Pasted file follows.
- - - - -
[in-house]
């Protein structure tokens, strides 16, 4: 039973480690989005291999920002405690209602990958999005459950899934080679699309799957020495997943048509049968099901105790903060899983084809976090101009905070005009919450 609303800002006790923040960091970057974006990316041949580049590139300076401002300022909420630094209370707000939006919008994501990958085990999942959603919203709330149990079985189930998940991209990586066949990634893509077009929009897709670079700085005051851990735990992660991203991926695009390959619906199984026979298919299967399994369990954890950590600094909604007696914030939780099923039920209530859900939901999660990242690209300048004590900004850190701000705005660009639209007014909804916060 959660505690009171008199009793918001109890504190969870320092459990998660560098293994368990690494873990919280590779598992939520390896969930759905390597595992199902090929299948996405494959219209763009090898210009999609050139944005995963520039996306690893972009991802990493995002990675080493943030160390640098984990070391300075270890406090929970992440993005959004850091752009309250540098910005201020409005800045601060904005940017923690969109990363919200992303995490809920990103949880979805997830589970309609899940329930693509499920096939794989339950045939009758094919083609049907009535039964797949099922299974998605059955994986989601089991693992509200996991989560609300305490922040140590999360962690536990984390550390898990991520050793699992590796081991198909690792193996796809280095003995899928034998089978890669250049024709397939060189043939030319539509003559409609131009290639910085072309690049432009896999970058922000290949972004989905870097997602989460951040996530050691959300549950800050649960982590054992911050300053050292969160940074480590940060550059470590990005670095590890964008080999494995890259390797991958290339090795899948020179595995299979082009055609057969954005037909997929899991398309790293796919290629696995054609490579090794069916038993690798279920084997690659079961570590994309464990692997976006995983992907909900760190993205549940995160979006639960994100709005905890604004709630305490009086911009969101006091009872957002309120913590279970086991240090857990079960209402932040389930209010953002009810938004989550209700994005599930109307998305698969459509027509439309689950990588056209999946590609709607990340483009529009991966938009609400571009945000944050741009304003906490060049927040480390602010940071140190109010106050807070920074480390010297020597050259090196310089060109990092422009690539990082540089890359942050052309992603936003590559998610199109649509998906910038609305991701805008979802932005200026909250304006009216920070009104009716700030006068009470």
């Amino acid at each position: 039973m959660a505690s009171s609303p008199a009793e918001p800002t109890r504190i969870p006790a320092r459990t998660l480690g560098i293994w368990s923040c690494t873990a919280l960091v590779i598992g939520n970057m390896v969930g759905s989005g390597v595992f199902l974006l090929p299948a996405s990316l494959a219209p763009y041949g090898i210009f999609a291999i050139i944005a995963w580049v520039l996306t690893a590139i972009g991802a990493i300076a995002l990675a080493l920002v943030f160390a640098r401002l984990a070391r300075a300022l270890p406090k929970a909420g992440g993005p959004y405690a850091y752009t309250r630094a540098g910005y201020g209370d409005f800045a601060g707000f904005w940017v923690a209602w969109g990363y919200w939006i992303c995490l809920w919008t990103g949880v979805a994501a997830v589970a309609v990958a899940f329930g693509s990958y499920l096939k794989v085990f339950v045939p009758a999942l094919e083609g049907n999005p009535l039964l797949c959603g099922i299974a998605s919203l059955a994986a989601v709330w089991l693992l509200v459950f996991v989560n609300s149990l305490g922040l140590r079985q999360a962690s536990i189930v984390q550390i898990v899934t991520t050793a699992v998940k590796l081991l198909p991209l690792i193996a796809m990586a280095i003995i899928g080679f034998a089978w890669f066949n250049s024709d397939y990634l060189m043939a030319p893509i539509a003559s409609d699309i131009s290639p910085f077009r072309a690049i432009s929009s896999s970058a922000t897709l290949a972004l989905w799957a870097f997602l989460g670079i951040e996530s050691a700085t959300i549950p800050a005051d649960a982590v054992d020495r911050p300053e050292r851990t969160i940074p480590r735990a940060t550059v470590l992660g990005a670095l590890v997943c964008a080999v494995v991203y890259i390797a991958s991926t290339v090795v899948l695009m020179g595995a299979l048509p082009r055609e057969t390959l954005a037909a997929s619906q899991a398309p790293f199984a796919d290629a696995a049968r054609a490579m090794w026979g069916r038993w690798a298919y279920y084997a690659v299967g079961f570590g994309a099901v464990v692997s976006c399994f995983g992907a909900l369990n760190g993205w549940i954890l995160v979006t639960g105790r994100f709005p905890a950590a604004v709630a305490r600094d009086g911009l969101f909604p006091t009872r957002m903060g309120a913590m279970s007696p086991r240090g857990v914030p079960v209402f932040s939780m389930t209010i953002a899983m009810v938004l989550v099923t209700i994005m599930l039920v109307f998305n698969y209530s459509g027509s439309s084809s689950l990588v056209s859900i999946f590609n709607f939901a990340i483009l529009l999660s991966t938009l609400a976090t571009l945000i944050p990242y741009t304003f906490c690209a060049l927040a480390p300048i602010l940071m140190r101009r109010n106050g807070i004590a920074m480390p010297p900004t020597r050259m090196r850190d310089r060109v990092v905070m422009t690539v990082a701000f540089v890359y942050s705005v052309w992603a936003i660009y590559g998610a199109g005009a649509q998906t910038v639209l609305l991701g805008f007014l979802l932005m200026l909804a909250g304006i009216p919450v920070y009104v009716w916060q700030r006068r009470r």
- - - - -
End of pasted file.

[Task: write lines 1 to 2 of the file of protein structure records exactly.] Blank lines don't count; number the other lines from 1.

[in-house]
């Protein structure tokens, strides 16, 4: 039973480690989005291999920002405690209602990958999005459950899934080679699309799957020495997943048509049968099901105790903060899983084809976090101009905070005009919450 609303800002006790923040960091970057974006990316041949580049590139300076401002300022909420630094209370707000939006919008994501990958085990999942959603919203709330149990079985189930998940991209990586066949990634893509077009929009897709670079700085005051851990735990992660991203991926695009390959619906199984026979298919299967399994369990954890950590600094909604007696914030939780099923039920209530859900939901999660990242690209300048004590900004850190701000705005660009639209007014909804916060 959660505690009171008199009793918001109890504190969870320092459990998660560098293994368990690494873990919280590779598992939520390896969930759905390597595992199902090929299948996405494959219209763009090898210009999609050139944005995963520039996306690893972009991802990493995002990675080493943030160390640098984990070391300075270890406090929970992440993005959004850091752009309250540098910005201020409005800045601060904005940017923690969109990363919200992303995490809920990103949880979805997830589970309609899940329930693509499920096939794989339950045939009758094919083609049907009535039964797949099922299974998605059955994986989601089991693992509200996991989560609300305490922040140590999360962690536990984390550390898990991520050793699992590796081991198909690792193996796809280095003995899928034998089978890669250049024709397939060189043939030319539509003559409609131009290639910085072309690049432009896999970058922000290949972004989905870097997602989460951040996530050691959300549950800050649960982590054992911050300053050292969160940074480590940060550059470590990005670095590890964008080999494995890259390797991958290339090795899948020179595995299979082009055609057969954005037909997929899991398309790293796919290629696995054609490579090794069916038993690798279920084997690659079961570590994309464990692997976006995983992907909900760190993205549940995160979006639960994100709005905890604004709630305490009086911009969101006091009872957002309120913590279970086991240090857990079960209402932040389930209010953002009810938004989550209700994005599930109307998305698969459509027509439309689950990588056209999946590609709607990340483009529009991966938009609400571009945000944050741009304003906490060049927040480390602010940071140190109010106050807070920074480390010297020597050259090196310089060109990092422009690539990082540089890359942050052309992603936003590559998610199109649509998906910038609305991701805008979802932005200026909250304006009216920070009104009716700030006068009470």